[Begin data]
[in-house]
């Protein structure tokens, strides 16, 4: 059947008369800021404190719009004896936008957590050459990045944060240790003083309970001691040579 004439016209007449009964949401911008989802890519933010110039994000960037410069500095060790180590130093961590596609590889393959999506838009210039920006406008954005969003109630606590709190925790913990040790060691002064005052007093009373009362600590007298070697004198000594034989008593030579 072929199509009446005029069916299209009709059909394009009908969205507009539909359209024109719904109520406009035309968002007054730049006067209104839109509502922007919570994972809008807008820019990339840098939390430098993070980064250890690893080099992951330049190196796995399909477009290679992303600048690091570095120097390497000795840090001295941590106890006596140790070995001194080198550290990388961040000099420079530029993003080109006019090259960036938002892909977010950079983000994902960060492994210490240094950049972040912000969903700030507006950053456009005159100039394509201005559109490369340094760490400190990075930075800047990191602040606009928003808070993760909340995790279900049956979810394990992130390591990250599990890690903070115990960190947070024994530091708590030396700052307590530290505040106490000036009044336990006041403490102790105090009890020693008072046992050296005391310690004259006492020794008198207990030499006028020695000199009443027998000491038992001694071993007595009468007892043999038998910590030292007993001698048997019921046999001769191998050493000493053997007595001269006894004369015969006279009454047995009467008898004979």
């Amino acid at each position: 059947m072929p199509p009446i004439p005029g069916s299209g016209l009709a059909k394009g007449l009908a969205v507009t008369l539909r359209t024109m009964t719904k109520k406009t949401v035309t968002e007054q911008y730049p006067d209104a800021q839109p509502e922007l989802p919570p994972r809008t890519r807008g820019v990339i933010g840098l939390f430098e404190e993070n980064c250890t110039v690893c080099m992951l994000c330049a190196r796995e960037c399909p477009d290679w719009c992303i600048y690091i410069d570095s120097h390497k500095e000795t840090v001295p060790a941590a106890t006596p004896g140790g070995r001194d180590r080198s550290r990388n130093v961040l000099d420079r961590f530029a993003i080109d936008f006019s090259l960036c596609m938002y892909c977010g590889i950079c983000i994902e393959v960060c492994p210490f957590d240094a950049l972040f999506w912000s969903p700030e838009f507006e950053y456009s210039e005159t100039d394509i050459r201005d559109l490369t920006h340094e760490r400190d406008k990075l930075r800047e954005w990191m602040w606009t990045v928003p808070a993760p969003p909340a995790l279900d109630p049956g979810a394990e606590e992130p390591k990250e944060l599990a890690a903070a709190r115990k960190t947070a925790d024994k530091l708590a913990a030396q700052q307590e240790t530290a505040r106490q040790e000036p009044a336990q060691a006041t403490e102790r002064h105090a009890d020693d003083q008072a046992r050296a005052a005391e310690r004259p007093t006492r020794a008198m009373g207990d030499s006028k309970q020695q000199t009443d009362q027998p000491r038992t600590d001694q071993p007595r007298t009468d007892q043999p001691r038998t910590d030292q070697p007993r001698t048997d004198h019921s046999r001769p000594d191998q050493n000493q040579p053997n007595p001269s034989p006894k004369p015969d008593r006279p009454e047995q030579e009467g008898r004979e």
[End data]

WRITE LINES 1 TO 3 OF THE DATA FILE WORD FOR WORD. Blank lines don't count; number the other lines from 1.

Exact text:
[in-house]
């Protein structure tokens, strides 16, 4: 059947008369800021404190719009004896936008957590050459990045944060240790003083309970001691040579 004439016209007449009964949401911008989802890519933010110039994000960037410069500095060790180590130093961590596609590889393959999506838009210039920006406008954005969003109630606590709190925790913990040790060691002064005052007093009373009362600590007298070697004198000594034989008593030579 072929199509009446005029069916299209009709059909394009009908969205507009539909359209024109719904109520406009035309968002007054730049006067209104839109509502922007919570994972809008807008820019990339840098939390430098993070980064250890690893080099992951330049190196796995399909477009290679992303600048690091570095120097390497000795840090001295941590106890006596140790070995001194080198550290990388961040000099420079530029993003080109006019090259960036938002892909977010950079983000994902960060492994210490240094950049972040912000969903700030507006950053456009005159100039394509201005559109490369340094760490400190990075930075800047990191602040606009928003808070993760909340995790279900049956979810394990992130390591990250599990890690903070115990960190947070024994530091708590030396700052307590530290505040106490000036009044336990006041403490102790105090009890020693008072046992050296005391310690004259006492020794008198207990030499006028020695000199009443027998000491038992001694071993007595009468007892043999038998910590030292007993001698048997019921046999001769191998050493000493053997007595001269006894004369015969006279009454047995009467008898004979």
């Amino acid at each position: 059947m072929p199509p009446i004439p005029g069916s299209g016209l009709a059909k394009g007449l009908a969205v507009t008369l539909r359209t024109m009964t719904k109520k406009t949401v035309t968002e007054q911008y730049p006067d209104a800021q839109p509502e922007l989802p919570p994972r809008t890519r807008g820019v990339i933010g840098l939390f430098e404190e993070n980064c250890t110039v690893c080099m992951l994000c330049a190196r796995e960037c399909p477009d290679w719009c992303i600048y690091i410069d570095s120097h390497k500095e000795t840090v001295p060790a941590a106890t006596p004896g140790g070995r001194d180590r080198s550290r990388n130093v961040l000099d420079r961590f530029a993003i080109d936008f006019s090259l960036c596609m938002y892909c977010g590889i950079c983000i994902e393959v960060c492994p210490f957590d240094a950049l972040f999506w912000s969903p700030e838009f507006e950053y456009s210039e005159t100039d394509i050459r201005d559109l490369t920006h340094e760490r400190d406008k990075l930075r800047e954005w990191m602040w606009t990045v928003p808070a993760p969003p909340a995790l279900d109630p049956g979810a394990e606590e992130p390591k990250e944060l599990a890690a903070a709190r115990k960190t947070a925790d024994k530091l708590a913990a030396q700052q307590e240790t530290a505040r106490q040790e000036p009044a336990q060691a006041t403490e102790r002064h105090a009890d020693d003083q008072a046992r050296a005052a005391e310690r004259p007093t006492r020794a008198m009373g207990d030499s006028k309970q020695q000199t009443d009362q027998p000491r038992t600590d001694q071993p007595r007298t009468d007892q043999p001691r038998t910590d030292q070697p007993r001698t048997d004198h019921s046999r001769p000594d191998q050493n000493q040579p053997n007595p001269s034989p006894k004369p015969d008593r006279p009454e047995q030579e009467g008898r004979e």